Nick Thieberger set up the Pilbara Aboriginal Language Centre in the late 1980s, then worked at AIATSIS on developing the Aboriginal Studies Electronic Data Archive. He lived in Vanuatu for three years and wrote a grammatical description of South Efate, one of the indigenous languages of Central Vanuatu. In order to write a grammatical description of the language based on his field recordings he developed a tool (Audiamus) that allowed him to present his PhD thesis together with a DVD of example sentences and texts. Nick has a strong interest in using new tools to assist fieldworkers to produce data that can be reused in future.
Amanda Harris is the Director of the PARADISEC Sydney Unit and Research Fellow at Sydney Conservatorium of Music. Her research focuses on gender, music and cross-cultural histories. Currently, she is working on the ARC Discovery Project ‘Reclaiming Performance Under Assimilation in southeast Australia, 1935-75’
Professor Linda Barwick has undertaken field research in Central and Northern Australia, Italy and the Philippines. She is a great believer in collaborative research, and enjoys working with communities and linguists to produce well-documented published recordings of sung traditions. On the academic side Linda is particularly interested in song language, musical analysis and aesthetics of non-Western song traditions, and the implications of emerging digital and networking technologies for establishing community access points to research results.
Since finishing his Diploma in Technical Audio Productions in 2006 Nick Fowler-Gilmore has worked at the Australian Institute for Aboriginal and Torres Straight Islander Studies (AIATSIS) in Canberra as an Audio Technician. While working in their Audiovisual Department preserving and digitising Indigenous audio material Nick learned the value of archives and the historical weight they hold. His position at PARADISEC is to assist in preserving and digitising the culturally significant audiovisual and written materials that are deposited in the collection and to assist with the much-needed equipment and facilities upgrade. Nick loves audio in all its forms, and preserving stories, music and historical content for future listeners and learners is a rewarding task.
Nick Ward has been working for PARADISEC since 2007. He coordinates operations in the Sydney office, works on collections, and helps manage the PARADISEC catalog. With a background in linguistics and anthropology, Nick is excited to be contributing to preservation and revitalisation of endangered languages and cultures.
Jodie Kell works at digitising and preserving media and the management of the PARADISEC catalog. She has a Diploma in Audio Engineering and is currently a doctoral student at The University of Sydney supervised by Linda Barwick. Her thesis is about the role of women in music making in the Maningrida region of Northern Australia.
Steven Gagau joined PARADISEC in mid 2017 primarily to improve the metadata of Papua New Guinea (PNG) collections at the Sydney Unit. His work has extended to Vanuatu and Solomon Islands collections as part of Melanesian culture. He provides language support and culture assistance for metadata enrichment to enhancing the knowledge and information of materials held in the PARADISEC catalogue.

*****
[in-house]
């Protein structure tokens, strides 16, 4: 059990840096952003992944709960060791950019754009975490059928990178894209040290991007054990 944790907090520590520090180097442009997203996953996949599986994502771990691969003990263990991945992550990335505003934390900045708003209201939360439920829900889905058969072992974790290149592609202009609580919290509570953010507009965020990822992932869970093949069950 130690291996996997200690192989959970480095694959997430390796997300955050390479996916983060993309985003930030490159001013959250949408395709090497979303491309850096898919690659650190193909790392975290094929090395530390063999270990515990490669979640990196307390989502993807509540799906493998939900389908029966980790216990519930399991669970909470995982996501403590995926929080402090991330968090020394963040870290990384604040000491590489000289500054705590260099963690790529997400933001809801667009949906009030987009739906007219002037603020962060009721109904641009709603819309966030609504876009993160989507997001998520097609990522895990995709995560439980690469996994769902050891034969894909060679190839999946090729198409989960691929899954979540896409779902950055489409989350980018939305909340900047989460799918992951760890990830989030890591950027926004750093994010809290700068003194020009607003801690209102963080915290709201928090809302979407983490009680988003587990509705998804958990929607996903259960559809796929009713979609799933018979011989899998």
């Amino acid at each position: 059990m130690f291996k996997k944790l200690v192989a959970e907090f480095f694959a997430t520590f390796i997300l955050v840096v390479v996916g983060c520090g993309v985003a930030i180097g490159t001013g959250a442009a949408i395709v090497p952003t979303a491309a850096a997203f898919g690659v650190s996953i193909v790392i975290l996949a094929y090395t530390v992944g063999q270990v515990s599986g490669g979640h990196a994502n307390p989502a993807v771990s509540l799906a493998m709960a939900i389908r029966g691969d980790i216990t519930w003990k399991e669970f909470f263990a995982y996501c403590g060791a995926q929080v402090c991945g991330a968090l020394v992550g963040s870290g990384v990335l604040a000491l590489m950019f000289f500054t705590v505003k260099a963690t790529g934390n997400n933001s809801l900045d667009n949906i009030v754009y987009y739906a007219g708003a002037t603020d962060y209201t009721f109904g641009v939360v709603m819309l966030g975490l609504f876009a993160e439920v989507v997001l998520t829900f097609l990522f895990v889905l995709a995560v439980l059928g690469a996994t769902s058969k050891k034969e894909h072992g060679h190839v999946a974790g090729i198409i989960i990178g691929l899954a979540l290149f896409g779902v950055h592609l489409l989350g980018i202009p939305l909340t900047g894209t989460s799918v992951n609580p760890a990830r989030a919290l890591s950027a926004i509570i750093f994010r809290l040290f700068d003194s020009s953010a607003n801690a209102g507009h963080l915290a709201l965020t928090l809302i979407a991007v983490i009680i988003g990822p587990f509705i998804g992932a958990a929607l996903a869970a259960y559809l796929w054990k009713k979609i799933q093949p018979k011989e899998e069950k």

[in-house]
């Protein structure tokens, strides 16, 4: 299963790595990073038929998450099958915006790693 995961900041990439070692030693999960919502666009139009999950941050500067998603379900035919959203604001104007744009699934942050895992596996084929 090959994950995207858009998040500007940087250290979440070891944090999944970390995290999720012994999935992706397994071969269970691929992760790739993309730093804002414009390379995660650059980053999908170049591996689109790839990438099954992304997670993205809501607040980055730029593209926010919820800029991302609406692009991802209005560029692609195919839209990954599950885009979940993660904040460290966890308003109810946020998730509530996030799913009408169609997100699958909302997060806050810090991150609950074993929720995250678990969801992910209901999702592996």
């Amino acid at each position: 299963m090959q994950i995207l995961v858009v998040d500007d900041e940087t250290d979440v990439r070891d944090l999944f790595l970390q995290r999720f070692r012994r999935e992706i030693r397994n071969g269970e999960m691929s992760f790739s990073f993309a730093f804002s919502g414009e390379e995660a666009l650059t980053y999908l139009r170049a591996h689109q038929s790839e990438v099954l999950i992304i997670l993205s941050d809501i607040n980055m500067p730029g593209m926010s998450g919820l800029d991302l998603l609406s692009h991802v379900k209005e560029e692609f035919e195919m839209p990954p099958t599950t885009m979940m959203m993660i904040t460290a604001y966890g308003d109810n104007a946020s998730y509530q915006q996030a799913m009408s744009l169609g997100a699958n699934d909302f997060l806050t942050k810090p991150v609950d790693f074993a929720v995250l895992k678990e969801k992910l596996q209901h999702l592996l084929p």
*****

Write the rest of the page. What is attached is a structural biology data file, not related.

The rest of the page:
Working on the preservation and archival material of indigenous people, culture and languages at PARADISEC provides that vital information resource and repository for users to access and safeguards for future generations. He has an engineering science (MSc) background and now a management practitioner. He is involved more in social sciences, education, community and humanitarian space.
Dr Payi Linda Ford has joined the PARADISEC team of Honorary Associates. Payi was educated in traditional knowledge and practices growing up with her family as a member of the Rak Mak Mak Marranunggu people of the Finniss River and Reynold River regions of the Northern Territory, and has also been educated in various mainstream Australian education institutions, receiving her PhD from Deakin University. She is currently a Senior Research Fellow in the Northern Institute, Charles Darwin University. At PARADISEC she will be working with Prof Linda Barwick and Emeritus Prof Allan Marett to develop her research project “Caring about Ceremony: Indigenous Knowledge across Boundaries of Time, Space and Society”.
Dr. Julia Colleen Miller has been working with PARADISEC since 2010. Based at ANU, Julia is the Senior Data Manager with the Centre of Excellence for the Dynamics of Language and has responsibility for training and archiving materials from that project. She oversees the ANU PARADISEC digitisation unit. Her PhD was in the phonetics of tone in two dialects of Dane-zaa (Athabaskan).
Coder Extraodinaire – Dr. Marco La Rosa
Whilst completing a PhD in Computational Chemistry Marco realised his passion was building tools and technology to support the research process. After a number of years building high performance computing systems to support Chemistry and Physics research (including the the Australian ATLAS Tier 2 facility connected to CERN) Marco then held various development roles across the research and archival communities to develop dissemination and visualisation tools. His work with PARADISEC has included the development of discovery and dissemination tools to support the use and re-use of the significant collection.